It's less than two months before his company's initial product launch, and CEO Ric Fulop is excitedly showing off rows of stripped-down 3-D printers, several bulky microwave furnaces, and assorted small metal objects on a table for display. Behind a closed door, a team of industrial designers sit around a shared work desk, each facing a large screen. The wall behind them is papered with various possible looks for the startup's ambitious products: 3-D printers that can fabricate metal parts cheaply and quickly enough to make the technology practical for widespread use in product design and manufacturing. The company, Desktop Metal, has raised nearly $100 million from leading venture capital firms and the venture units of such companies as General Electric, BMW, and Alphabet. The founders include four prominent MIT professors, including the head of the school's department of materials science and Emanuel Sachs, who filed one of the original patents on 3-D printing in 1989.
When you think about 3-D printing, chances are you think of little plastic doodads created by desktop devices like those made by MakerBot. Computing and printer giant HP wants you to think about metal. Today the company announced the Metal Jet printer, an industrial-scale 3-D printer that builds items not of plastic but of steel. HP is trying to change that. In 2016, it launched its Jet Fusion plastic 3-D printer, designed for mass production rather than one-off printing.
A startup aimed at making metal 3D printing less complex and more accessible to design and manufacturing teams has garnered funding from BMW and other big-name companies as it prepares to emerge from stealth mode. Desktop Metal, based in Burlington, Mass., recently unveiled that it has raised $45 million in investments, with BMW Ventures, GV (formerly Google Ventures), and Lowe's Ventures contributing to the round. The new funding brings the total amount of equity raised by the company to $97 million since its founding in October 2015. Desktop Metal plans to use the funding to continue to develop its technology and scale production in anticipation of its official product launch later this year. Until then the company is remaining mum on the specifics of its technology, but not its overall mission, which is "to accelerate the adoption of metal 3D printing in manufacturing through the creation of innovative technology that produces complex parts at scale," said Ric Fulop, CEO and co-founder of Desktop Metal.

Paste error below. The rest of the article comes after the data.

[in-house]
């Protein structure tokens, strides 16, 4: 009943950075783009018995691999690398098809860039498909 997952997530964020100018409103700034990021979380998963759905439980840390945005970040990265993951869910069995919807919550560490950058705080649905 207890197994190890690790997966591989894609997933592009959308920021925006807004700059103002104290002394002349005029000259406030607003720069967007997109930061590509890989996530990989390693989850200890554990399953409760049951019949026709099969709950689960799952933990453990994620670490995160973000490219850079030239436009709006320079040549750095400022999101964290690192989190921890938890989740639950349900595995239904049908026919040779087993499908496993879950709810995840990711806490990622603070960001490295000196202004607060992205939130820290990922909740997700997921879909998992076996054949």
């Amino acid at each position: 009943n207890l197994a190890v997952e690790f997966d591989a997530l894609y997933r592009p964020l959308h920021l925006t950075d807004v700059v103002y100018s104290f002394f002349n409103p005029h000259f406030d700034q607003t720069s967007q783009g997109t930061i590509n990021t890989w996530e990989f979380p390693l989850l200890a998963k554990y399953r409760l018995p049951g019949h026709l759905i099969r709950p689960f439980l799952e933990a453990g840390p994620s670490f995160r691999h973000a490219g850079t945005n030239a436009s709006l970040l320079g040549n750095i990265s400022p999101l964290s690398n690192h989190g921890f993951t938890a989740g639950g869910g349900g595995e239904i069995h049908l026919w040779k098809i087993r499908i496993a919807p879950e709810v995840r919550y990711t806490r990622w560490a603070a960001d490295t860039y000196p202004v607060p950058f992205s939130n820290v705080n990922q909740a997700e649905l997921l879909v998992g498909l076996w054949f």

Jeff Immelt, former chief executive of General Electric, has joined the board of 3-D metal printing startup Desktop Metal, bringing the knowledge gained from pushing the industrial behemoth into additive manufacturing. Immelt, 62, who retired as chairman of GE last October after stepping aside as CEO the previous June, is currently a venture partner at New Enterprise Associates, which first invested in Desktop Metal in 2015. The Burlington, Massachusetts-based company is an innovator in 3-D metal printers, and is currently pre-selling its production machine that can mass produce 3-D-printed metal objects and parts to manufacturers of all stripes. While 3-D printing has long been used for prototyping, its real promise is in its ability to mass produce large volumes more efficiently and at lower cost. "He's a huge believer in additive," says Desktop Metal CEO and cofounder Ric Fulop of Immelt.
Additive manufacturing has been hyped for years. But in 2017 much of its promise materialized: 3-D printing took a series of big steps out of the realm of niche prototyping and into the world of mass manufacturing. Here's a look at some of the most impressive things 3-D printers made this year, as well as what their creations portend for the future.